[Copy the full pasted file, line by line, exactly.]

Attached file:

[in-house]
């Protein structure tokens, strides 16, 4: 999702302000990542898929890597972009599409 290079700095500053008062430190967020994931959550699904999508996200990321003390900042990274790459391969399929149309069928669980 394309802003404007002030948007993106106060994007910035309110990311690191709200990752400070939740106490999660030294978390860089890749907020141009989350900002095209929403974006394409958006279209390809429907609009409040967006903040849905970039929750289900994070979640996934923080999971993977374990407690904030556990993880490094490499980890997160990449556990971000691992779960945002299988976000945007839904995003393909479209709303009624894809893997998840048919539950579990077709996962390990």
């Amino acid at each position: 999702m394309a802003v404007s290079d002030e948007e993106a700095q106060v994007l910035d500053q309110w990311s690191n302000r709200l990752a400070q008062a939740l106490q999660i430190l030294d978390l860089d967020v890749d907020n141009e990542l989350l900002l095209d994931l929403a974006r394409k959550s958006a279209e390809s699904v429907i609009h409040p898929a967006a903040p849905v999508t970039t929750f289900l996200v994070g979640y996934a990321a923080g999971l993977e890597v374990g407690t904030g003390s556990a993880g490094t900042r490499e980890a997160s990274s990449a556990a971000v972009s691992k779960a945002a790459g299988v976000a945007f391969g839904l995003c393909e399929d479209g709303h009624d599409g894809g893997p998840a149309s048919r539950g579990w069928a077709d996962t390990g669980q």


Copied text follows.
[in-house]
């Protein structure tokens, strides 16, 4: 999702302000990542898929890597972009599409 290079700095500053008062430190967020994931959550699904999508996200990321003390900042990274790459391969399929149309069928669980 394309802003404007002030948007993106106060994007910035309110990311690191709200990752400070939740106490999660030294978390860089890749907020141009989350900002095209929403974006394409958006279209390809429907609009409040967006903040849905970039929750289900994070979640996934923080999971993977374990407690904030556990993880490094490499980890997160990449556990971000691992779960945002299988976000945007839904995003393909479209709303009624894809893997998840048919539950579990077709996962390990």
């Amino acid at each position: 999702m394309a802003v404007s290079d002030e948007e993106a700095q106060v994007l910035d500053q309110w990311s690191n302000r709200l990752a400070q008062a939740l106490q999660i430190l030294d978390l860089d967020v890749d907020n141009e990542l989350l900002l095209d994931l929403a974006r394409k959550s958006a279209e390809s699904v429907i609009h409040p898929a967006a903040p849905v999508t970039t929750f289900l996200v994070g979640y996934a990321a923080g999971l993977e890597v374990g407690t904030g003390s556990a993880g490094t900042r490499e980890a997160s990274s990449a556990a971000v972009s691992k779960a945002a790459g299988v976000a945007f391969g839904l995003c393909e399929d479209g709303h009624d599409g894809g893997p998840a149309s048919r539950g579990w069928a077709d996962t390990g669980q």